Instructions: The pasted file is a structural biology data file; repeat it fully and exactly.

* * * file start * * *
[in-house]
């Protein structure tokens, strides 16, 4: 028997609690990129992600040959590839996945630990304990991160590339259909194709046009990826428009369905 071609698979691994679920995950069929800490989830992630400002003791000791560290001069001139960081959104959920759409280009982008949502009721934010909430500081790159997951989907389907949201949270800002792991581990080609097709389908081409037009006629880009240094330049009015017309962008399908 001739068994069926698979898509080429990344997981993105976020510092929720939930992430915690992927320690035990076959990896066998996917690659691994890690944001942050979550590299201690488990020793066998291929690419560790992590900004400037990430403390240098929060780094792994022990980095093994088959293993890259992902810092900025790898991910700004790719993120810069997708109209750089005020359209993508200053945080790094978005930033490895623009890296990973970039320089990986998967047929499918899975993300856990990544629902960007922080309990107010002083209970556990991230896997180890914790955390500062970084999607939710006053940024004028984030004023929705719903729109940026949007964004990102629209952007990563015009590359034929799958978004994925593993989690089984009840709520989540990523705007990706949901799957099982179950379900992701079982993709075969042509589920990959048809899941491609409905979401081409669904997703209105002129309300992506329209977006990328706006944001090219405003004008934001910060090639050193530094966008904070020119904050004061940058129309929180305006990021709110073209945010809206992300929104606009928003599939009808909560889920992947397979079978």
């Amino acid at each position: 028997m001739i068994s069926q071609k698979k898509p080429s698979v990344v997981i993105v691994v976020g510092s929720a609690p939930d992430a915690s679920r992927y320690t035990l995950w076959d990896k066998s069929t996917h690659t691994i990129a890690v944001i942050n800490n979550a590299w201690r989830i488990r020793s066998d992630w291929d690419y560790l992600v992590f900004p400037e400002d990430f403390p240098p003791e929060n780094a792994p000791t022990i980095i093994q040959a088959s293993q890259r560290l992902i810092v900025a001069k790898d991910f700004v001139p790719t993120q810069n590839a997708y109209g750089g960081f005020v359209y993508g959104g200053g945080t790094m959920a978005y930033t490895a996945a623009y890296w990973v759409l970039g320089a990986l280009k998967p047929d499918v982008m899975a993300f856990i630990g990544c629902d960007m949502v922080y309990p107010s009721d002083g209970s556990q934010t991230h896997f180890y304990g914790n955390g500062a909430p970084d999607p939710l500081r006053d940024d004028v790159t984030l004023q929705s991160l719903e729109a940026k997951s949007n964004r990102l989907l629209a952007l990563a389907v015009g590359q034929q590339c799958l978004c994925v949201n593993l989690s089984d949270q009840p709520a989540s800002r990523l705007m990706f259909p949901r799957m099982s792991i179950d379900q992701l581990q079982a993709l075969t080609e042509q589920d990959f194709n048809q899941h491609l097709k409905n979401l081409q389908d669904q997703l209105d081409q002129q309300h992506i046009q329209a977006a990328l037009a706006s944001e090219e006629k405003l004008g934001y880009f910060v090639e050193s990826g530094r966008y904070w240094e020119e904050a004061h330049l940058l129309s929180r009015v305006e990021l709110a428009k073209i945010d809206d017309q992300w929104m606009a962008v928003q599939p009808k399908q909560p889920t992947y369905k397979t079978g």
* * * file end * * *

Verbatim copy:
[in-house]
């Protein structure tokens, strides 16, 4: 028997609690990129992600040959590839996945630990304990991160590339259909194709046009990826428009369905 071609698979691994679920995950069929800490989830992630400002003791000791560290001069001139960081959104959920759409280009982008949502009721934010909430500081790159997951989907389907949201949270800002792991581990080609097709389908081409037009006629880009240094330049009015017309962008399908 001739068994069926698979898509080429990344997981993105976020510092929720939930992430915690992927320690035990076959990896066998996917690659691994890690944001942050979550590299201690488990020793066998291929690419560790992590900004400037990430403390240098929060780094792994022990980095093994088959293993890259992902810092900025790898991910700004790719993120810069997708109209750089005020359209993508200053945080790094978005930033490895623009890296990973970039320089990986998967047929499918899975993300856990990544629902960007922080309990107010002083209970556990991230896997180890914790955390500062970084999607939710006053940024004028984030004023929705719903729109940026949007964004990102629209952007990563015009590359034929799958978004994925593993989690089984009840709520989540990523705007990706949901799957099982179950379900992701079982993709075969042509589920990959048809899941491609409905979401081409669904997703209105002129309300992506329209977006990328706006944001090219405003004008934001910060090639050193530094966008904070020119904050004061940058129309929180305006990021709110073209945010809206992300929104606009928003599939009808909560889920992947397979079978």
């Amino acid at each position: 028997m001739i068994s069926q071609k698979k898509p080429s698979v990344v997981i993105v691994v976020g510092s929720a609690p939930d992430a915690s679920r992927y320690t035990l995950w076959d990896k066998s069929t996917h690659t691994i990129a890690v944001i942050n800490n979550a590299w201690r989830i488990r020793s066998d992630w291929d690419y560790l992600v992590f900004p400037e400002d990430f403390p240098p003791e929060n780094a792994p000791t022990i980095i093994q040959a088959s293993q890259r560290l992902i810092v900025a001069k790898d991910f700004v001139p790719t993120q810069n590839a997708y109209g750089g960081f005020v359209y993508g959104g200053g945080t790094m959920a978005y930033t490895a996945a623009y890296w990973v759409l970039g320089a990986l280009k998967p047929d499918v982008m899975a993300f856990i630990g990544c629902d960007m949502v922080y309990p107010s009721d002083g209970s556990q934010t991230h896997f180890y304990g914790n955390g500062a909430p970084d999607p939710l500081r006053d940024d004028v790159t984030l004023q929705s991160l719903e729109a940026k997951s949007n964004r990102l989907l629209a952007l990563a389907v015009g590359q034929q590339c799958l978004c994925v949201n593993l989690s089984d949270q009840p709520a989540s800002r990523l705007m990706f259909p949901r799957m099982s792991i179950d379900q992701l581990q079982a993709l075969t080609e042509q589920d990959f194709n048809q899941h491609l097709k409905n979401l081409q389908d669904q997703l209105d081409q002129q309300h992506i046009q329209a977006a990328l037009a706006s944001e090219e006629k405003l004008g934001y880009f910060v090639e050193s990826g530094r966008y904070w240094e020119e904050a004061h330049l940058l129309s929180r009015v305006e990021l709110a428009k073209i945010d809206d017309q992300w929104m606009a962008v928003q599939p009808k399908q909560p889920t992947y369905k397979t079978g």